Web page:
This study showed that appropriate VPA dosage in pediatric epilepsy was affected by various CYP2C9 genotypes, with the daily dose required for achieving similar VPA concentrations significantly lower in patients with the CYP2C9 *3/*3 genotype compared with those harboring CYP2C9 *1/*1 and CYP2C9 *1/*3, respectively. Thus, different VPA dosages should be suggested based on drug metabolic genotype. Non-linear associations were found of free VPA amounts with total VPA levels and plasma protein binding rate, both reflected by quadratic equations. Accordingly, a combination of phenobarbital might result in reduced VPA total and free concentrations, which is why TDM is recommended. Carbapenems should be avoided during epilepsy treatment with VPA because they can significantly decrease total and free VPA concentrations, leading to therapeutic failure.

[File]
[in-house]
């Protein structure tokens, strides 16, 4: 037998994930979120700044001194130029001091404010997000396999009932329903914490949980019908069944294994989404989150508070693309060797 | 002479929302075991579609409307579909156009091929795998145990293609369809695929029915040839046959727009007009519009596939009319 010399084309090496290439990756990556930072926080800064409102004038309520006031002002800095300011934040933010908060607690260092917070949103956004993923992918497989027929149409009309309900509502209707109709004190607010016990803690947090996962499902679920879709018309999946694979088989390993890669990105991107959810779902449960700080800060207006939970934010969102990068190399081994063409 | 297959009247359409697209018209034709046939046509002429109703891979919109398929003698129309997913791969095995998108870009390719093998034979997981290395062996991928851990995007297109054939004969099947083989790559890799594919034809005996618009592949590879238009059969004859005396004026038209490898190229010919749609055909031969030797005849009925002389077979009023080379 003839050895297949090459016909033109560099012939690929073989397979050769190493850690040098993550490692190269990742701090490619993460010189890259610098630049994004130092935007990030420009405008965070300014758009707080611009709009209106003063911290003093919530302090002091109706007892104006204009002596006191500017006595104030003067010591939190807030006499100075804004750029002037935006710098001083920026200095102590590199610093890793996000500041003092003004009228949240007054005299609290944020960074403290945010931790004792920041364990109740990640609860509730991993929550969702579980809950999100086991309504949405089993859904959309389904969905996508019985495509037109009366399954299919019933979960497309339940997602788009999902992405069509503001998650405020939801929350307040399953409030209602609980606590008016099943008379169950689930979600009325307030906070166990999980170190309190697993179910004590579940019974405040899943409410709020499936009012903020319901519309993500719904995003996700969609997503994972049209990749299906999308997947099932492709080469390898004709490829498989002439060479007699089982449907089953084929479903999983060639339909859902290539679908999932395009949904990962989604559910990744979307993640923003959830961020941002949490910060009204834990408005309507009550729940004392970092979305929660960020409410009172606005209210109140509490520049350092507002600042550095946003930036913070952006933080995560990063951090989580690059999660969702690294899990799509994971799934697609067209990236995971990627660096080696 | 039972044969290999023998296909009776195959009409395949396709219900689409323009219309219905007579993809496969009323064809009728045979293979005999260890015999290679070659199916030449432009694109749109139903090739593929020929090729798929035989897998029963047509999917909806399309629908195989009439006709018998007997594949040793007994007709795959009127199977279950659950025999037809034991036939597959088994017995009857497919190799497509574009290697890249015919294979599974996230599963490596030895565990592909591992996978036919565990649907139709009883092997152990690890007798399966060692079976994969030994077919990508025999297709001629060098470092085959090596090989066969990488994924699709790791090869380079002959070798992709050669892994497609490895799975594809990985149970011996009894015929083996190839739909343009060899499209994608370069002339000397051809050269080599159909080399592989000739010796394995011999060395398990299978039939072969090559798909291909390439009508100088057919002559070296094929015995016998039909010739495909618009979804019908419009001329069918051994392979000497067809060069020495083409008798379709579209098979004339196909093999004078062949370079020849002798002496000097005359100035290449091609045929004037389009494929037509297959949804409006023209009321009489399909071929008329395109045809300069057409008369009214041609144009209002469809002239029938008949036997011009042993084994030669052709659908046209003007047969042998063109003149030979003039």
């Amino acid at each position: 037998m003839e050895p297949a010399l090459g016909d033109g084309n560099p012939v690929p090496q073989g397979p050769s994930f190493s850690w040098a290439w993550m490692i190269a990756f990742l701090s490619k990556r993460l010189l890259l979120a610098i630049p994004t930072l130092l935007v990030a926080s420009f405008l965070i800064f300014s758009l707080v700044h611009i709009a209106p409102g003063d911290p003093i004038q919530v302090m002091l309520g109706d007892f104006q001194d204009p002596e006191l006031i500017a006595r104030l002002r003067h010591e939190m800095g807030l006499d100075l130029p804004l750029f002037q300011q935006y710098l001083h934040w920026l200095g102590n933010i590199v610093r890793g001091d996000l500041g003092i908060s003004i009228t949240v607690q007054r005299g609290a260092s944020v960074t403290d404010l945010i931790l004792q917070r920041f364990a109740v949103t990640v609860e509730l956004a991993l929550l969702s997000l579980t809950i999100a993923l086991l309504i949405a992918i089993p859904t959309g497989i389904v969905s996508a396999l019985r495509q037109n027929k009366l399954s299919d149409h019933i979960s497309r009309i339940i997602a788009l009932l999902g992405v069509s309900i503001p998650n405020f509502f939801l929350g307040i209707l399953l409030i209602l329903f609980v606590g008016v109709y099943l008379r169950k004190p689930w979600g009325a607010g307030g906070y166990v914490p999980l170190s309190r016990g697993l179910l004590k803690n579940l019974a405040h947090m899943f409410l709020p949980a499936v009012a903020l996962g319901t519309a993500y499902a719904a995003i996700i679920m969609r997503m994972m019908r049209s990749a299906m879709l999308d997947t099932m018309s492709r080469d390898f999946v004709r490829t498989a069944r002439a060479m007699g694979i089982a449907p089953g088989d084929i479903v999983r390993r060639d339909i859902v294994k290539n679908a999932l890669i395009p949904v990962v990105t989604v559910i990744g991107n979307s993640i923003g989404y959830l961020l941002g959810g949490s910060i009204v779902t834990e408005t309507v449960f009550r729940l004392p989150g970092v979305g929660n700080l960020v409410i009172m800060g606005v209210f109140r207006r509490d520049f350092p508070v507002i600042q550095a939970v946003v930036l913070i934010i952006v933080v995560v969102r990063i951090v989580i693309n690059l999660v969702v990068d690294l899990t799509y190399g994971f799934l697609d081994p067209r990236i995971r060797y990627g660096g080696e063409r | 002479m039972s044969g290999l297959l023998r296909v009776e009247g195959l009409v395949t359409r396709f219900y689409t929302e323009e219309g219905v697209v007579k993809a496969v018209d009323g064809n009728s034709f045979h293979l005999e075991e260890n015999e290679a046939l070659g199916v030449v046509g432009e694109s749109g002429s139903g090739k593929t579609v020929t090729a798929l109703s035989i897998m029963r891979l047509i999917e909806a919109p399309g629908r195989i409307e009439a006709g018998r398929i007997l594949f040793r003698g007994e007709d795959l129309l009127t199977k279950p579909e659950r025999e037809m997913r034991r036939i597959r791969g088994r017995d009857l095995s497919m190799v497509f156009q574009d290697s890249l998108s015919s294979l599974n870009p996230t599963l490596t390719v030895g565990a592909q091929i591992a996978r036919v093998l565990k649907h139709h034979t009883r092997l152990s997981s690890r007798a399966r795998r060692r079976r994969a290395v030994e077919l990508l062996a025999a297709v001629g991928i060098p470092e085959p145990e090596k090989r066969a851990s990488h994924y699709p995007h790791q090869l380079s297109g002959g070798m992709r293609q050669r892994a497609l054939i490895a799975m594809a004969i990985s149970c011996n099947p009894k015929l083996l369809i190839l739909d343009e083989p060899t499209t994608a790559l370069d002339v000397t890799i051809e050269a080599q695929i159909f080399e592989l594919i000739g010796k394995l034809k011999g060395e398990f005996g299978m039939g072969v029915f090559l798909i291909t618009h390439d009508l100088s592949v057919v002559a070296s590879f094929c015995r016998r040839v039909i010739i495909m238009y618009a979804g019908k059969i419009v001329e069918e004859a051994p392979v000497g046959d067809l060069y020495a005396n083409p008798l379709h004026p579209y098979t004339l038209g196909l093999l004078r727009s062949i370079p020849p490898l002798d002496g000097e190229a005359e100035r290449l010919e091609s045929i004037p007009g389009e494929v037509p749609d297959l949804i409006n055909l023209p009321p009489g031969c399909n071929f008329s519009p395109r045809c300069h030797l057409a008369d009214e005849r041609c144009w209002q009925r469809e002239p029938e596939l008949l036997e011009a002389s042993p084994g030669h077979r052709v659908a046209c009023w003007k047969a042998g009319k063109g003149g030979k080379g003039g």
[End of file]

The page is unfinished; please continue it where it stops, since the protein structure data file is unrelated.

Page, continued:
This work was financially supported by the Key Research and Development Project of Hebei Province.
The authors declare that there is no conflicts of interest regarding the publication of this article.